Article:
As I have written so many times, back in 1977, I started playing Strat-O-Matic. As a youngster, I played Cadaco, and then conjured games my brother and I concocted. The, in the mid-70’s, I played some APBA, but then in ’77 I got Strat-O-Matic as a gift, and never looked back.
Well, that was for eleven years, and then I got hooked on Rotisserie Baseball, and well, you know most of the rest. If you have been reading me for as long as I have been writing, you probably already did.
Well, when my handful of friends and I arranged our first league, we had six players, so rather than an open draft of all stars, we decided to each pick a team. Then from the remaining players/teams, we each got to pick first one player. After a couple of years, we modified to one hitter and pitcher each.
And, then we played our season out.
Well, for many years, my team was the Kansas City Royals. These were the days of a young George Brett and Hal McRae and Al Cowens and Al Hrabosky. Also were Frank White and Dennis Leonard, and eventually Dan Quisenberry and Willie Wilson.
It made me a huge Royals fan. In fact, I so vividly remember the summer of 1980. My then partner Ava and I were on a car camping trip around the Southwest, going to Bryce and Zion and the Grand Canyon.
And, I will never forget being at a Laundromat at the Grand Canyon, sitting in the car between rinse and spin cycles, listening to (I think) KOMA on the car radio, the Royals flagship station. I think they were playing the Brewers, who were still in the American League at the time, and Brett had a shot to hit over the .400 mark.
Well, each year, right there in my stack of cards was Mr. Dependability, Paul Splittorff, the steady, if unexciting left-hander for the Royals.
When I say steady, between 1972 and 1980, Split did not throw less than 204 innings, save in 1975-76 when it was 159 and 158 2/3, respectively. Over his 15 seasons—all spent in Kansas City—Split averaged 14-12, 3.81 numbers, over an averaged 211 innings.
Split was not a big strikeout guy, with just 1,057 over 2,544 2/3 major league innings, and though his control was good (780 walks), he could be hit (2,664 hits).
I guess today Split would comparable to Mark Buerhle: not the first guy you might want on your fantasy roster, but a more than acceptable No. 5 starter in an AL format, and a decent No. 6 in a mixed league.
But, in Strat-O-Matic, where the rotation and everyday players was everything, steady Paul Splittorff was a great thing, as were those average innings and starts. In fact, in those days, one of the things that maybe the Royals a good core team was that they had solid starting pitching, with Split, and Leonard, and Larry Gura as a core troika.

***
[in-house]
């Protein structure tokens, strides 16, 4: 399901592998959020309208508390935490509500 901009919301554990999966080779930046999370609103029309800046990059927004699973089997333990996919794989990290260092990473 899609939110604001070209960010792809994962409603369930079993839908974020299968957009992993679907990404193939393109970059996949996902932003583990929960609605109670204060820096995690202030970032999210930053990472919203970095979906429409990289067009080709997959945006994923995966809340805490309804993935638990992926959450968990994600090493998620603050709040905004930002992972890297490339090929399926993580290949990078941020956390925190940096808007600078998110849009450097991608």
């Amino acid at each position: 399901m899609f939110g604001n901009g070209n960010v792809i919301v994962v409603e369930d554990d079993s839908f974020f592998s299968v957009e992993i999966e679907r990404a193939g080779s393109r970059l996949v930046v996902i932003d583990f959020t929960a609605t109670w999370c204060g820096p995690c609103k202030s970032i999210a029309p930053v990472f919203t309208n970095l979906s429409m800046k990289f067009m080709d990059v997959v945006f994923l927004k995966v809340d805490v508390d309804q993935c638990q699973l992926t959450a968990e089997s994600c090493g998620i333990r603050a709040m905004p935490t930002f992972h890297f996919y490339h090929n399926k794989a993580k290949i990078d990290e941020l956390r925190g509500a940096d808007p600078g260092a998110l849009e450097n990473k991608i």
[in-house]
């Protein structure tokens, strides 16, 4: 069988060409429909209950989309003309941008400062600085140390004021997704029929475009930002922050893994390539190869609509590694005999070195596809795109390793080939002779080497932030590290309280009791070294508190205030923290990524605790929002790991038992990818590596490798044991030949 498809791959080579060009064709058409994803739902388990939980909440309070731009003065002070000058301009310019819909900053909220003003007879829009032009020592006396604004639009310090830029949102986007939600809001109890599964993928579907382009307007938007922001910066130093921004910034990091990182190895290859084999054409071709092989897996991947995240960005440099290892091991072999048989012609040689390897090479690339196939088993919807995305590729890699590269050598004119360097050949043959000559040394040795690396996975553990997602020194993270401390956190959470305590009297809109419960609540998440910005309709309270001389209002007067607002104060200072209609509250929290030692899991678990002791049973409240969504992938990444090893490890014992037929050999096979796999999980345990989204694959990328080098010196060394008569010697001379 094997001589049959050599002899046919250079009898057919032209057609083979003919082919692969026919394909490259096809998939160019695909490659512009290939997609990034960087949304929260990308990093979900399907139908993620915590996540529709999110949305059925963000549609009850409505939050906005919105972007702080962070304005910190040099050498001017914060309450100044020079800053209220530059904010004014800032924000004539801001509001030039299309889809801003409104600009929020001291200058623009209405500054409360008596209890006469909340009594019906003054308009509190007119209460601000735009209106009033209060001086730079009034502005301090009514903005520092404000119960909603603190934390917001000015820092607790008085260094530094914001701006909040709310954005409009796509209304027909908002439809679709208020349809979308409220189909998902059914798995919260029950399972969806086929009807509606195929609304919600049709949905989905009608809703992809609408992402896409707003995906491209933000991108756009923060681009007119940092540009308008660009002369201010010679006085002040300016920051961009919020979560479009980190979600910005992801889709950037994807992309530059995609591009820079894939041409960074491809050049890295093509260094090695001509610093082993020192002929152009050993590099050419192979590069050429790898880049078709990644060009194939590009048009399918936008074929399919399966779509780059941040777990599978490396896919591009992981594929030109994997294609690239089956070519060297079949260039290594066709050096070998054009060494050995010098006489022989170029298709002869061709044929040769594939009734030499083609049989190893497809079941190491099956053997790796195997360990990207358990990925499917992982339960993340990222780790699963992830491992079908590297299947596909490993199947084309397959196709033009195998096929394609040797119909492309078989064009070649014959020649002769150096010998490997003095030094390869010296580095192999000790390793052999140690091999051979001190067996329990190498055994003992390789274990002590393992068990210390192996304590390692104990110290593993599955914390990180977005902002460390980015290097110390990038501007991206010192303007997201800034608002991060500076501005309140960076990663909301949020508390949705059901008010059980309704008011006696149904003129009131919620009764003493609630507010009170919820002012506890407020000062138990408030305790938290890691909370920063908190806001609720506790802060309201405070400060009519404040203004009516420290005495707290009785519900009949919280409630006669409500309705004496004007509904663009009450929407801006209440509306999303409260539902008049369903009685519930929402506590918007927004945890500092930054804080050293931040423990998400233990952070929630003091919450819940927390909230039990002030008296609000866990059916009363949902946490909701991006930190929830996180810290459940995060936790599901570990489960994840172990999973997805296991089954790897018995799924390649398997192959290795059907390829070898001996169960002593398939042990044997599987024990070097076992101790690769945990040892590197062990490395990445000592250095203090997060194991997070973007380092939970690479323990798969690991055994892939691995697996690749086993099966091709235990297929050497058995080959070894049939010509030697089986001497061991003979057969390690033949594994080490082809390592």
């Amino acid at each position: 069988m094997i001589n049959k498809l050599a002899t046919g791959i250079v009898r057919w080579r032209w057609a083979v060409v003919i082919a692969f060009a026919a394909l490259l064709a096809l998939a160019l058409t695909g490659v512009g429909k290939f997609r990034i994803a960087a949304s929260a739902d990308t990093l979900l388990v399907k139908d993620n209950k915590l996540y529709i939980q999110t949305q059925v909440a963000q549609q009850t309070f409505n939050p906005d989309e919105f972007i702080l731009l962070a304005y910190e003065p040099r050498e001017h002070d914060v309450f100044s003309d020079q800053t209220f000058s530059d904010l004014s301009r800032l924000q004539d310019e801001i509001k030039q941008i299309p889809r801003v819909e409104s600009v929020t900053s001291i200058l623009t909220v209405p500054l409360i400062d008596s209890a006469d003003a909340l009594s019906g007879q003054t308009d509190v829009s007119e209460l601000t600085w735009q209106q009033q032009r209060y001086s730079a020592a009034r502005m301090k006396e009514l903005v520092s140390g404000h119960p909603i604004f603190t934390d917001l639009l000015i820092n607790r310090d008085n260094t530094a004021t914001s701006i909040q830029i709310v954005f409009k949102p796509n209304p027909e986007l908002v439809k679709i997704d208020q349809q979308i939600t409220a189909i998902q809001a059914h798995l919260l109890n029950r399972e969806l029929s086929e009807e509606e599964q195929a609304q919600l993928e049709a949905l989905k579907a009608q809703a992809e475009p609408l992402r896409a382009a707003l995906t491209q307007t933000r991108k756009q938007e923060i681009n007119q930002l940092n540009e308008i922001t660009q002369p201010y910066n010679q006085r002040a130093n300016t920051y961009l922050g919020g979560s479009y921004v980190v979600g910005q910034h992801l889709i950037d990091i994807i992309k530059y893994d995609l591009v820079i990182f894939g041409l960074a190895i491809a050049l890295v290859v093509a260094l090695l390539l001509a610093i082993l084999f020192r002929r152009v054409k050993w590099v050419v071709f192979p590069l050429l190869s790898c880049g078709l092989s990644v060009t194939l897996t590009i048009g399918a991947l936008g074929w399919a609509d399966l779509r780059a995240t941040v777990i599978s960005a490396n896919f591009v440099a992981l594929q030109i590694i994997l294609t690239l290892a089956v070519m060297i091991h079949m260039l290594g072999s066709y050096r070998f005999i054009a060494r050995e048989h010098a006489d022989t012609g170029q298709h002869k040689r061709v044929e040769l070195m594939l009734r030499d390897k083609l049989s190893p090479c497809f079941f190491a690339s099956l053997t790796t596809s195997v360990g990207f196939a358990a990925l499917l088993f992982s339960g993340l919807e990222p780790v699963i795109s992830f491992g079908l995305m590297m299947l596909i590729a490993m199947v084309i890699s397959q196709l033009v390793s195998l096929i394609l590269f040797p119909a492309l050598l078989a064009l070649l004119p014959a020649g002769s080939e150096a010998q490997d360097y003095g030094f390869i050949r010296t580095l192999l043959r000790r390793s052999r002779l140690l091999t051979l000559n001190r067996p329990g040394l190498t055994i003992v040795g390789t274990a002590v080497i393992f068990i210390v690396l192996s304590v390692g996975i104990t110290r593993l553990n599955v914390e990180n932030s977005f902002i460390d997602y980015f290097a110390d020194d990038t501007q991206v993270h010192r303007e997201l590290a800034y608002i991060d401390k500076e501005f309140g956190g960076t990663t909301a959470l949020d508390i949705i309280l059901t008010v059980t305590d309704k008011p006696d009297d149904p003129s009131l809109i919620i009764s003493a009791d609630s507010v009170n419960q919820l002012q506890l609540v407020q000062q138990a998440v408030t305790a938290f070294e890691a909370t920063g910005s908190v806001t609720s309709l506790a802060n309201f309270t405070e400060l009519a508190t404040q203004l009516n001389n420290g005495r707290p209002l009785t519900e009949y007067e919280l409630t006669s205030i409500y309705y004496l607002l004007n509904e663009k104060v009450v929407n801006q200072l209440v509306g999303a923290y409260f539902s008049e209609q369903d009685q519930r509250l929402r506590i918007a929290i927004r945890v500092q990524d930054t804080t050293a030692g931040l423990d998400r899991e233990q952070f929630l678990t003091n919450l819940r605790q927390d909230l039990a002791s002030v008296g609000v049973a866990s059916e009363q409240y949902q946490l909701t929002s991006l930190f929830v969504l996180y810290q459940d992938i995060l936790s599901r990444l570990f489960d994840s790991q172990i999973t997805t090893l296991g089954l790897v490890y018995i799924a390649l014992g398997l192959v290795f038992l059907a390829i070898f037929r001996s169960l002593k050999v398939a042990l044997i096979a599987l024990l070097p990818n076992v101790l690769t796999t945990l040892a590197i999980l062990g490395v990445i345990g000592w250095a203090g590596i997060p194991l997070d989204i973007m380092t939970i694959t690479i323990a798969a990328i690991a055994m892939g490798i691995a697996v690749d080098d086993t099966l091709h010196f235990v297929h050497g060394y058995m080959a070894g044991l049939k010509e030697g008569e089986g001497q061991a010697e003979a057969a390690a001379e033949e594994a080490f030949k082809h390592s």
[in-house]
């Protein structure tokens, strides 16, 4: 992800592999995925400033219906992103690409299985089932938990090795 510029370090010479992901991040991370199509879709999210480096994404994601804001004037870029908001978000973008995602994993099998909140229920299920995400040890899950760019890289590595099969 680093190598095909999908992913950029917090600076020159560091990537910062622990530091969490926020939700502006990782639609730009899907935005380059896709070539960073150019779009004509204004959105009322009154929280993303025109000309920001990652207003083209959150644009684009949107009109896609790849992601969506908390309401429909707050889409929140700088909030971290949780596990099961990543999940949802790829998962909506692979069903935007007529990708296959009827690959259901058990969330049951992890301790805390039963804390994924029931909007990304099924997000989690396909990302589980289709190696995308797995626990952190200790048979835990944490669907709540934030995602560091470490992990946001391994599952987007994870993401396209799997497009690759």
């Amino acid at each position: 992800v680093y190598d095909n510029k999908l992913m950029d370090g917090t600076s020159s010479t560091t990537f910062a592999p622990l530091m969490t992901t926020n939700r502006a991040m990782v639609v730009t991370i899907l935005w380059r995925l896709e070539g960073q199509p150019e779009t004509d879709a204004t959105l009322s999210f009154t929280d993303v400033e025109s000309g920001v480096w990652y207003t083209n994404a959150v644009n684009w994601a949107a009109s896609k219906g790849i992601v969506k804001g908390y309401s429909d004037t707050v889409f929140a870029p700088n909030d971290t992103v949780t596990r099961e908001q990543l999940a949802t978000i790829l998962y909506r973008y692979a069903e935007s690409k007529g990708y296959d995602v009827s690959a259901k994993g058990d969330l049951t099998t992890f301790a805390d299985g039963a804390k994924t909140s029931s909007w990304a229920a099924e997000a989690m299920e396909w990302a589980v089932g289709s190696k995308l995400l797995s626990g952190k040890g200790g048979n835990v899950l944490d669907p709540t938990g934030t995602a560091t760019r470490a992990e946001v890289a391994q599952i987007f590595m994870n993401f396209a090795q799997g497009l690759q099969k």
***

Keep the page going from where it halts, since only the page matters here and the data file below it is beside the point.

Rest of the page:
Add in a free agent pitcher, and occasional fifth starts by Marty Pattin, and bang, the arms were set.
While Split was a sort of solid, if unspectacular, performer over those years, every once in a while he would put up a terrific season, like in 1978, when he went 19-14, 3.40, over 262 innings, with a deadly 1.16 WHIP.
That year I managed to cop Ron Guidry as my pitcher pick, and with Split, Leonard, and Gura, won my first Strat home league title (I finished with the best record, but did get beaten in the World Series, within the playoff structure we devised).
It took me a while before I stopped taking Split for granted, and eventually the league did indeed migrate elsewhere. But, as I have said so many times, playing that game in those days taught me all about OBP and WHIP and set the tone for everything I look at now.
Not to mention the experience turned me into a Royals fan for a number of years, such that I still have a soft spot, and am happy about the team’s resurgence.
Splittorff went on to become a radio presence in baseball, and had a reputation for being just one of the nicest guys you could meet (with the passing of Harmon Killebrew recently, times are tough on good-guy baseball players).
In a time of huge contracts and superstar players and behavior, it is nice to remember there are guys like Split and the Killer who also play, going about their jobs in a businesslike fashion, and, as they say, play the game the way it is supposed to be played.
Splittorff passed away last week, just before the holiday weekend, almost as under the radar as he went about his career. As it seems with so many players these days, thank you Paul for showing us how a professional does his job.
And, thank you for helping learn to understand the game that much more.